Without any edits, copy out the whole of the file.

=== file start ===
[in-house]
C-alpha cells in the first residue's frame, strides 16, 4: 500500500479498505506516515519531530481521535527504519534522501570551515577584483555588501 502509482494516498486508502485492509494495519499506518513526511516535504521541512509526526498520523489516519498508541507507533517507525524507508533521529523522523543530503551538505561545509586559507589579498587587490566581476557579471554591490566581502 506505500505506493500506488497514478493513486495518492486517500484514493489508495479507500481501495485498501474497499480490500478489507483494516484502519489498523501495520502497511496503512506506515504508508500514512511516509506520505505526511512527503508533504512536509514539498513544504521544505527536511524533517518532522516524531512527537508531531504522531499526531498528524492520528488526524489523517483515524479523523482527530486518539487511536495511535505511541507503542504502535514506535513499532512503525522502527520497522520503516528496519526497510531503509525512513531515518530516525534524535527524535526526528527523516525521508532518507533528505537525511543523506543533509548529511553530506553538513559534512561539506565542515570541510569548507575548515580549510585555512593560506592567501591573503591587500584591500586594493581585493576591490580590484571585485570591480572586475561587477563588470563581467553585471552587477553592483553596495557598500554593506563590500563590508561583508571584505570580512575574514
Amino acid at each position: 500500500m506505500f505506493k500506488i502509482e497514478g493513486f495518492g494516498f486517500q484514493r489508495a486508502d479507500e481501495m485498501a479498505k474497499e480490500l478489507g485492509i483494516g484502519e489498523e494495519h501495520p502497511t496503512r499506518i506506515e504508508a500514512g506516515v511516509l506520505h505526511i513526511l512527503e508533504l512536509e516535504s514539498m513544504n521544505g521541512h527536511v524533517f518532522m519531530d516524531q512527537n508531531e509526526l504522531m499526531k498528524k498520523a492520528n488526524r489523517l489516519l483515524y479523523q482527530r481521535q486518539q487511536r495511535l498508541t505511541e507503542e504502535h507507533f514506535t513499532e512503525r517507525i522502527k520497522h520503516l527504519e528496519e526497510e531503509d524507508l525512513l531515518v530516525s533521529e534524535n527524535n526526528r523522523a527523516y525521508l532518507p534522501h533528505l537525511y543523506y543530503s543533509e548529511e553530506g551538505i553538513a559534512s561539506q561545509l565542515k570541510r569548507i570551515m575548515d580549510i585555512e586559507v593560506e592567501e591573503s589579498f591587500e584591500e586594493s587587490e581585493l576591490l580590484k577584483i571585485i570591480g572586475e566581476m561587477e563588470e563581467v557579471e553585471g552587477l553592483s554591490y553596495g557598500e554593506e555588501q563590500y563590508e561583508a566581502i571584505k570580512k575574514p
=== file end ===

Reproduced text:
[in-house]
C-alpha cells in the first residue's frame, strides 16, 4: 500500500479498505506516515519531530481521535527504519534522501570551515577584483555588501 502509482494516498486508502485492509494495519499506518513526511516535504521541512509526526498520523489516519498508541507507533517507525524507508533521529523522523543530503551538505561545509586559507589579498587587490566581476557579471554591490566581502 506505500505506493500506488497514478493513486495518492486517500484514493489508495479507500481501495485498501474497499480490500478489507483494516484502519489498523501495520502497511496503512506506515504508508500514512511516509506520505505526511512527503508533504512536509514539498513544504521544505527536511524533517518532522516524531512527537508531531504522531499526531498528524492520528488526524489523517483515524479523523482527530486518539487511536495511535505511541507503542504502535514506535513499532512503525522502527520497522520503516528496519526497510531503509525512513531515518530516525534524535527524535526526528527523516525521508532518507533528505537525511543523506543533509548529511553530506553538513559534512561539506565542515570541510569548507575548515580549510585555512593560506592567501591573503591587500584591500586594493581585493576591490580590484571585485570591480572586475561587477563588470563581467553585471552587477553592483553596495557598500554593506563590500563590508561583508571584505570580512575574514
Amino acid at each position: 500500500m506505500f505506493k500506488i502509482e497514478g493513486f495518492g494516498f486517500q484514493r489508495a486508502d479507500e481501495m485498501a479498505k474497499e480490500l478489507g485492509i483494516g484502519e489498523e494495519h501495520p502497511t496503512r499506518i506506515e504508508a500514512g506516515v511516509l506520505h505526511i513526511l512527503e508533504l512536509e516535504s514539498m513544504n521544505g521541512h527536511v524533517f518532522m519531530d516524531q512527537n508531531e509526526l504522531m499526531k498528524k498520523a492520528n488526524r489523517l489516519l483515524y479523523q482527530r481521535q486518539q487511536r495511535l498508541t505511541e507503542e504502535h507507533f514506535t513499532e512503525r517507525i522502527k520497522h520503516l527504519e528496519e526497510e531503509d524507508l525512513l531515518v530516525s533521529e534524535n527524535n526526528r523522523a527523516y525521508l532518507p534522501h533528505l537525511y543523506y543530503s543533509e548529511e553530506g551538505i553538513a559534512s561539506q561545509l565542515k570541510r569548507i570551515m575548515d580549510i585555512e586559507v593560506e592567501e591573503s589579498f591587500e584591500e586594493s587587490e581585493l576591490l580590484k577584483i571585485i570591480g572586475e566581476m561587477e563588470e563581467v557579471e553585471g552587477l553592483s554591490y553596495g557598500e554593506e555588501q563590500y563590508e561583508a566581502i571584505k570580512k575574514p